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Artwork courtesy of Sally Nixon, used with permission.

Well, take a look at Sally Nixon's illustrations and you'll see.


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Real estate investor and TikTok user Tom Cruz shared two videos explaining the spreadsheets he and his friends use to plan vacations and it's...well...something. Watch the first one:

So "Broke Bobby" makes $125,000 a year. There's that.

How about the fact that his guy has more than zero friends who budget $80,000 for a 3-day getaway? Y'all. I wouldn't know how to spend $80,000 in three days if you paid me to. Especially if we're talking about a trip with friends where we're all splitting the cost. Like what does this even look like? Are they flying in private jets that burn dollar bills as fuel? Are they bathing in hot tubs full of cocaine? I genuinely don't get it.

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1991 blooper clip of Robin Williams and Elmo is a wholesome nugget of comedic genius

Robin Williams is still bringing smiles to faces after all these years.

Robin Williams and Elmo (Kevin Clash) bloopers.

The late Robin Williams could make picking out socks funny, so pairing him with the fuzzy red monster Elmo was bound to be pure wholesome gold. Honestly, how the puppeteer, Kevin Clash, didn’t completely break character and bust out laughing is a miracle. In this short outtake clip, you get to see Williams crack a few jokes in his signature style while Elmo tries desperately to keep it together.

Williams has been a household name since what seems like the beginning of time, and before his death in 2014, he would make frequent appearances on "Sesame Street." The late actor played so many roles that if you were ask 10 different people what their favorite was, you’d likely get 10 different answers. But for the kids who spent their childhoods watching PBS, they got to see him being silly with his favorite monsters and a giant yellow canary. At least I think Big Bird is a canary.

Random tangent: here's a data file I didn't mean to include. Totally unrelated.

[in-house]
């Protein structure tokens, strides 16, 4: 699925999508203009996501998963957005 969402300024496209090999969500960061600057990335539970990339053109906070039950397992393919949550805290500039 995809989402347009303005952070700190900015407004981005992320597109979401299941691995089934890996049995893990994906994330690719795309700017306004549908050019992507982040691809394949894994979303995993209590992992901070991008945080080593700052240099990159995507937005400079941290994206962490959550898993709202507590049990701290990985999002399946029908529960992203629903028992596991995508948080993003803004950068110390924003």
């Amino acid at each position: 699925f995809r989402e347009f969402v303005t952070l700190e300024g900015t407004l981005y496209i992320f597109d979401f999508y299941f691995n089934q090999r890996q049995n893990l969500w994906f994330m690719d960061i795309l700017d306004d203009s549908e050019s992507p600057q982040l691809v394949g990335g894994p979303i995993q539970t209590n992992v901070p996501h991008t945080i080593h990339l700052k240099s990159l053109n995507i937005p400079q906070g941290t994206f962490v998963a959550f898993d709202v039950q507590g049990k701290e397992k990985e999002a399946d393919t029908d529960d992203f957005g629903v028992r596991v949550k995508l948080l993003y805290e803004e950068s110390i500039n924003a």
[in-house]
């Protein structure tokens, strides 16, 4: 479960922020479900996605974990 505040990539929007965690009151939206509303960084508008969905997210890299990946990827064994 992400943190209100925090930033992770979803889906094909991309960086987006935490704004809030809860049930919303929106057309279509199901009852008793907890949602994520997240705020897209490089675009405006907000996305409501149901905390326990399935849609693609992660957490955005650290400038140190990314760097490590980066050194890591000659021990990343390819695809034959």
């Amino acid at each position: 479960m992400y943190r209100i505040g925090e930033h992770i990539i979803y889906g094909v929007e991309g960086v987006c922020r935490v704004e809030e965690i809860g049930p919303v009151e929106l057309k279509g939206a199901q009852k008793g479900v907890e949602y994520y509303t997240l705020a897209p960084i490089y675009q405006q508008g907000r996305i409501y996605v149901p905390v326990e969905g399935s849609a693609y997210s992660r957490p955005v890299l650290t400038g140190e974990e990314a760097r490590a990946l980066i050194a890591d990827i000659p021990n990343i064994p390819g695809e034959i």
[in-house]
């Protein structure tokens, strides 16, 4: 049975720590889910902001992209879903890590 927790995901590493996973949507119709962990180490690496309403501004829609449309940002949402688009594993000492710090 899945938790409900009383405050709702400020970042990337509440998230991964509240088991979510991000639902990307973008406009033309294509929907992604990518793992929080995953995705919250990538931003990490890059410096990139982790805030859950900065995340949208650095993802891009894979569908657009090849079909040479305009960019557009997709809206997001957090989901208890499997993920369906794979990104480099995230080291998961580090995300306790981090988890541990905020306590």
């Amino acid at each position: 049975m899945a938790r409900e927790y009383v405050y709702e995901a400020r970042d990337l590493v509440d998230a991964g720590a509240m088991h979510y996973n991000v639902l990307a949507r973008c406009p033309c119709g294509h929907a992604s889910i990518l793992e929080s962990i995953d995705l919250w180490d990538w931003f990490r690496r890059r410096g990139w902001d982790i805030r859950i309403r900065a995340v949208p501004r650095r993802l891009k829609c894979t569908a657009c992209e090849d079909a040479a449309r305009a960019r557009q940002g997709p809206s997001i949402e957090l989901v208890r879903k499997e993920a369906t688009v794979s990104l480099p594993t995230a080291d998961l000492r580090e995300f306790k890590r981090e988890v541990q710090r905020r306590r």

When he stopped by "Sesame Street" for the special “Big Bird's Birthday or Let Me Eat Cake” in 1991, he was there to show Elmo all of the wonderful things you could do with a stick. Williams turns the stick into a hockey stick and a baton before losing his composure and walking off camera. The entire time, Elmo looks enthralled … if puppets can look enthralled. He’s definitely paying attention before slumping over at the realization that Williams goofed a line. But the actor comes back to continue the scene before Elmo slinks down inside his box after getting Williams’ name wrong, which causes his human co-star to take his stick and leave.

The little blooper reel is so cute and pure that it makes you feel good for a few minutes. For an additional boost of serotonin, check out this other (perfectly executed) clip about conflict that Williams did with the two-headed monster. He certainly had a way of engaging his audience, so it makes sense that even after all of these years, he's still greatly missed.


This article originally appeared on 06.30.22